It had to happen. It was in the command of all the ironies that there would come a day when our First Lady of Letters would write a book and lo! the lovers would stand. Arthur Mizener would stand to be counted, and Granville Hicks, Clifton Fadiman, W. G. Rogers, and Gilbert Highet, Edmund Fuller, all those Virgilia Petersons, Dennis Powers’s and Glendy Culligans. The reviews came in on wings of gold, “Brilliant” “Sheer” “Superlative” “Highly” “Generous” “Wonderfully Worth” “Great Joy To.” Not since Elizabeth Janeway wrote The Walsh Girls has any lady-book been given such praise by people such as these. Yet it has happened to Mary, our saint, our umpire, our lit arbiter, our broadsword, our Barrymore (Ethel), our Dame (dowager), our mistress (Head), our Joan of Arc, the only Joan of Arc to travel up and down our raddled literary world, our poor damp kingdom, her sword breathing fire while she looked for a Dauphin to save us, looked these twenty years, and brought back nought. Even the patience of Joan cannot endure. She found a Dauphin at last in the collective masculinity which is to be scraped together out of eight Vassar girls, class of ‘33. “Miss McCarthy has come through brilliantly,” writes David Boroff. “It is sheer exhilaration to watch her nimble intelligence at work, great joy to read her rich and supple prose. The Group clearly is one of the best novels of the decade.” What has Mary done that now she is guilty by association with the Boroffs and the Fullers and the Hicks? Is this true guilt or innocence in disarray? Can she be conspiring with the epigones? Is the witch plotting how not to give the goose away? What a case!
Barrister William Barrett, late of Heidegger Row, finds for the defendant:
The novel opens with a wedding and closes with a funeral. The two scenes, particularly the first, are beautifully composed tableaux, magnificent photographs of an occasion with all the details meticulously assembled, including those that give the picture its haunting period quality. Between these two scenes, in which all of the group are assembled, the tangled skeins of eight different lives unwind and interweave. Yet the eight different stories have the unity of a novel, for they turn around the pivotal figure of the group, Kay Strong….Kay is the bellwether of the group in their struggle for emancipation. Though the girls are all solidly middle-class, and six of them from the Social Register, they insist on meeting life free from parental protection or guidance. Kay’s death at the end—whether by accident or suicide—is a symbol of a kind. It is now 1940, the time of the Battle of Britain, and she falls from the window of her room in the Vassar Club while doing some volunteer airplane spotting. “In a sense,” somebody remarks at her funeral, “Kay is the first war casualty.” This is Miss McCarthy’s neat way of ringing out the old years of the New Deal and ushering in the new period of the war.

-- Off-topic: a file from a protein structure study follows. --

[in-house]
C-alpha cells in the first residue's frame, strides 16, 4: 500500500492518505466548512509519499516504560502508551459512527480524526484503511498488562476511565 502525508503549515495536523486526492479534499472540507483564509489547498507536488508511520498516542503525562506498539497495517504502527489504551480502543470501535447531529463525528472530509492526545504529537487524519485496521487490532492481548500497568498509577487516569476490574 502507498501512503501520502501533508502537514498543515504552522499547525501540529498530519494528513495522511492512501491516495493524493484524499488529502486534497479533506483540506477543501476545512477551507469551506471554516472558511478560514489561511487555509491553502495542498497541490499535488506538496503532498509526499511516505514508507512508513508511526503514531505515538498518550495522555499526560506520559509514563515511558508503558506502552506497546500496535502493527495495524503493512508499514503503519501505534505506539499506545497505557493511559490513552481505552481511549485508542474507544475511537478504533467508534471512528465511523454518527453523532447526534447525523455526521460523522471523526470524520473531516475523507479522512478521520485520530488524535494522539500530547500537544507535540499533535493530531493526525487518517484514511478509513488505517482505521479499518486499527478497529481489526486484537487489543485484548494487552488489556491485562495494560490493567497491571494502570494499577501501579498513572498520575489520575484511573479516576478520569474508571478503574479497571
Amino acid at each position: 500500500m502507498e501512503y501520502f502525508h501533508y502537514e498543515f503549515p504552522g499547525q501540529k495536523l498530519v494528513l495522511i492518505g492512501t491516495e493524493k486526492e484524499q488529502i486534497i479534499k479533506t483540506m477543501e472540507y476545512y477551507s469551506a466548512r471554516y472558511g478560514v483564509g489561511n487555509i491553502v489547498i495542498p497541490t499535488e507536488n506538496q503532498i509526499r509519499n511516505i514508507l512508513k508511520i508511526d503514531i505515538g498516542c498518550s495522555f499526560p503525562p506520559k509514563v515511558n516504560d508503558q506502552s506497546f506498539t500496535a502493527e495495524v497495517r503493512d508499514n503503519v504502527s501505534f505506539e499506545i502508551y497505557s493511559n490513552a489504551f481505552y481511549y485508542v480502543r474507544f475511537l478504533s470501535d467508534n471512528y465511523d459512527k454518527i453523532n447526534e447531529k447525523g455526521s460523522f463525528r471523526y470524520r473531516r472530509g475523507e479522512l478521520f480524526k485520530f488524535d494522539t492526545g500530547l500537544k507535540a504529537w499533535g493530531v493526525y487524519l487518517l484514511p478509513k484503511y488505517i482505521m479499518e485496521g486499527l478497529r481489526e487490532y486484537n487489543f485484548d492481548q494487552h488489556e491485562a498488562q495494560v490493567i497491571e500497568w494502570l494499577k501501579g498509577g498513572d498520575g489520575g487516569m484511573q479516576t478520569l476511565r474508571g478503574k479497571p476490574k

Mr. Norman Podhoretz is a villainous, impressive, and magnetically disdainful prosecutor. What demolishment in his summation!
Any Vassar girl of the Class of ‘33 who could so violate her true nature as to have a wedding like that was bound to jump out of a window sooner or later. The leopard ought to know better than to think he can change his spots.It is this aspect of the Thirties that Miss McCarthy finally hates the most: the atmosphere of the period demanded of all the leopards that they work as hard as they could at doing something about their spots. Wilfully blind to the spirit of moral ambition and the dream of self-transcendence that animated this demand, she can see nothing in it but foolishness and insincerity—despite the fact that she herself was produced by that spirit and was beautified once by the dream. The Muses have rewarded her for the trahison she is now committing by presenting her with a flatly written and incoherently structured book, a trivial lady writer’s novel that bears scarcely a trace of the wit, the sharpness and the vivacity which glowed so often in her earlier work. A well-deserved fiasco, if you ask me.
Well, what is one to do? It is a busy season and the aspect most annoying of this trial is the time it will take to render a fair verdict for the defendant. The case begs for a brief of ten or fifteen thousand words. Yet it is a matter of dispute whether it is worth anything like this at all. Still, it is annoying to pass judgment lightly, for the defendant has curious merits and odd charms, little glints of gold in a ton of clay.
It is as if one were panning a sample. The nuggets are few, but the ore washes oddly. Only a step away, a shovelful deeper, perhaps there is high rich count. The Group is thus a book which could be said to squat on the Grand Avenue of the Novel like a shabby little boutique, a place which offers treasure in the trash. One has even had to ignore rumors that the nice shabby saleslady—alias Joan of Arc—is a princess whose family lost its fortune in the revolution, one hears other reports that she is also a miser and the swag is buried in the cellar.
That is why a concentrated act of detection is necessary. For this little shop don’t belong on the Avenue, and it’s got to be improved or else ripped down. Yet the saleslady is a good worker considering she’s a princess; even a literary commissar might regret an act of inégalité here.
Which last remark must of course reveal the bias of the judge and the true nature of this court. Miss McCarthy has been summoned to a Tribunal, and will be offered revolutionary justice. All stand. The defendant’s Fellow-Worker’s Court will now find: